Concerns over changes to Motability assessments
15 February 2017 Last updated at 17:25 GMT
There are concerns that disabled people could lose their independence due to changes to the Mobility assessment process.
Thousands of people have lost their right to a car due to re-assessment under the current system.
BBC Scotland's Ian Hamilton has been examining the situation as the Scottish government prepares to take control of the benefit.
Reporter: For decades these three-wheel cars were the only source of transport for many disabled drivers.
By the late 70s the blue vehicles no longer met safety regulations.
Disabled drivers were given access to funds by the government to invest in a standard car.
To be on the mobility scheme, you must be on the high-rate mobility component of one of two benefits - either disability living allowance or personal independence payments.
Reporter to David: Tell us, what's the nature of your disability.
David:I was diagnosed with multiple sclerosis, relapsing-remitting, about 12 years ago.
It's caused weakness in my arms but obviously the main problem, for getting around, is the weakness in my legs.
Reporter: As people are being transferred to Personal Independence Payments (PIP) they are being reassessed.
Some are having their benefit cut consequently losing their entitlement to a mobility vehicle.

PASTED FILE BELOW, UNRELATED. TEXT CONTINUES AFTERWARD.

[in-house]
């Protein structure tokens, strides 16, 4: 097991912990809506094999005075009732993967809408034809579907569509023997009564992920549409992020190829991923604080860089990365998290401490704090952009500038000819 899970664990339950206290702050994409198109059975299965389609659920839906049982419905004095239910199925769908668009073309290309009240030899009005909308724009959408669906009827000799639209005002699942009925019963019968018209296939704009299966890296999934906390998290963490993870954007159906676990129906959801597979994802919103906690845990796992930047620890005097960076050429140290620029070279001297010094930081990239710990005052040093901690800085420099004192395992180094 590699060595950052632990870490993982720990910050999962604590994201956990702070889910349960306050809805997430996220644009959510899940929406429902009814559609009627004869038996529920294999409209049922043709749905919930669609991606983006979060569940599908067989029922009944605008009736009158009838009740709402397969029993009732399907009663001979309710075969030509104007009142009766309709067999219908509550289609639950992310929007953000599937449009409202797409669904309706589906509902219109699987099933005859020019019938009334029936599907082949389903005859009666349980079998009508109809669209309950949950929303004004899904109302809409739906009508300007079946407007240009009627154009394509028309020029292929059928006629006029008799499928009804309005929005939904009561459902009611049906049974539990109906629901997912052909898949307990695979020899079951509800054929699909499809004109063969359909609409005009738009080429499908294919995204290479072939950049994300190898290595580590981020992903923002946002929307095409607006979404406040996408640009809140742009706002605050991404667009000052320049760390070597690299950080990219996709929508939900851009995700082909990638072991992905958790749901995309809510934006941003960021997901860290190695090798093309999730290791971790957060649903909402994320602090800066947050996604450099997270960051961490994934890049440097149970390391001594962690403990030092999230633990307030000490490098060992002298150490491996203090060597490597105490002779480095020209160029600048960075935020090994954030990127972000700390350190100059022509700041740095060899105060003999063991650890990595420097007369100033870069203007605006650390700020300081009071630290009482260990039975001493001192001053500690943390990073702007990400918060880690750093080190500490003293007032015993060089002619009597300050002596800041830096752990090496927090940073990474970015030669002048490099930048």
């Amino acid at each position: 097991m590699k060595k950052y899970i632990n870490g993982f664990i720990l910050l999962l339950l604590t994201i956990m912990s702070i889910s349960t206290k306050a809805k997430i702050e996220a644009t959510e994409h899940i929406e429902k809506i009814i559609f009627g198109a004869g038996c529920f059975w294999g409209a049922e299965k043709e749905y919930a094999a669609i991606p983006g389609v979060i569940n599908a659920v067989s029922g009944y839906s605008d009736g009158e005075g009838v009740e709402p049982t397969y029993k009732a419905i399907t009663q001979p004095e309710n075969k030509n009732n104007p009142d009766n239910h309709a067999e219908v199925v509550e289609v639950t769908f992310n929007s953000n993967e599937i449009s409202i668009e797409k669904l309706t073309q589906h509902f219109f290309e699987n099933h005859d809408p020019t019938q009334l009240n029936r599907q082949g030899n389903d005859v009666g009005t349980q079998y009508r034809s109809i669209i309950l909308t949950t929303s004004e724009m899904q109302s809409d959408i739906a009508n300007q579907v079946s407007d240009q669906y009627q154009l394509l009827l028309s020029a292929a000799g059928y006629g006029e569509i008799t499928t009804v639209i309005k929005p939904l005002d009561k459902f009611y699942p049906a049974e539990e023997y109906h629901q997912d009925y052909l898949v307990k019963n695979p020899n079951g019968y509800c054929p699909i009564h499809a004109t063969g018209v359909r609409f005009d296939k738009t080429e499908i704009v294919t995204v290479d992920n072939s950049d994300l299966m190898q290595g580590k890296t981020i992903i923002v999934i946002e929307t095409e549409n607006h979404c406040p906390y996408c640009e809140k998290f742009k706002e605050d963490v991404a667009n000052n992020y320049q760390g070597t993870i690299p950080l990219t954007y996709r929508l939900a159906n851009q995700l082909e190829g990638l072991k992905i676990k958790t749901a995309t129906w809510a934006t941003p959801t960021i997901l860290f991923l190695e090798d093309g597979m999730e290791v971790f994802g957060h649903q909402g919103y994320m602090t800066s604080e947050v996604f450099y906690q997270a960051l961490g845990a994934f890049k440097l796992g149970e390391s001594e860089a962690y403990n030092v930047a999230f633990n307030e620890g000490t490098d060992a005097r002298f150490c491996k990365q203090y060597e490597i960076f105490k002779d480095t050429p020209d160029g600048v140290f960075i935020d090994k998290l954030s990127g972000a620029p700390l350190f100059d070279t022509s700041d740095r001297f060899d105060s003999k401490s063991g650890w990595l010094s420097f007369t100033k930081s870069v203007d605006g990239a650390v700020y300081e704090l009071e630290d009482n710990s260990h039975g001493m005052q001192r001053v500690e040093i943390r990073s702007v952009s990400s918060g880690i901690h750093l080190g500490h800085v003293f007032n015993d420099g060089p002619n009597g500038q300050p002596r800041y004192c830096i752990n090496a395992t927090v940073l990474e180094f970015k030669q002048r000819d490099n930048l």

David was one of those.
He had to hand his car back.
It took six months and two appeals before it was returned.
Reporter to David: So, how important is this motability vehicle to you? How critical is it for you?
David: I always see it as almost an extension of the crutch.
I can't get about without the crutch. I can't get about without the car.
It meant that without it, I was going to be unable to go to work and contribute to society, pay my taxes and all these kinds of things.
Reporter: Scotland is getting power over mobility benefits.
The Scottish government say they would like to take a different approach from Westminster.
Jeane Freeman MSP, Minister for Social Security: At this stage we are still looking at options and still having that discussion but we absolutely recognise the importance of that scheme for many individuals to live an independent life, but also to access opportunities for employment or to stay in employment.
Reporter: So, what's David's advice for the Scottish government?
David: What really needs to be done is they need to look at it from a person-to-person illness-to-illness point of view rather than trying to just do a one-size fits all.
My time is precious, it is vital that I need to be able to do the things I can do now, while I still can.
To go from that to being told that I had to sit for months and not be able to do things to the best of my ability - I found it really unfair.
Reporter: The Scottish government are currently consulting with disabled people to try and get it right.
Ian Hamilton, Reporting Scotland, Dalkeith.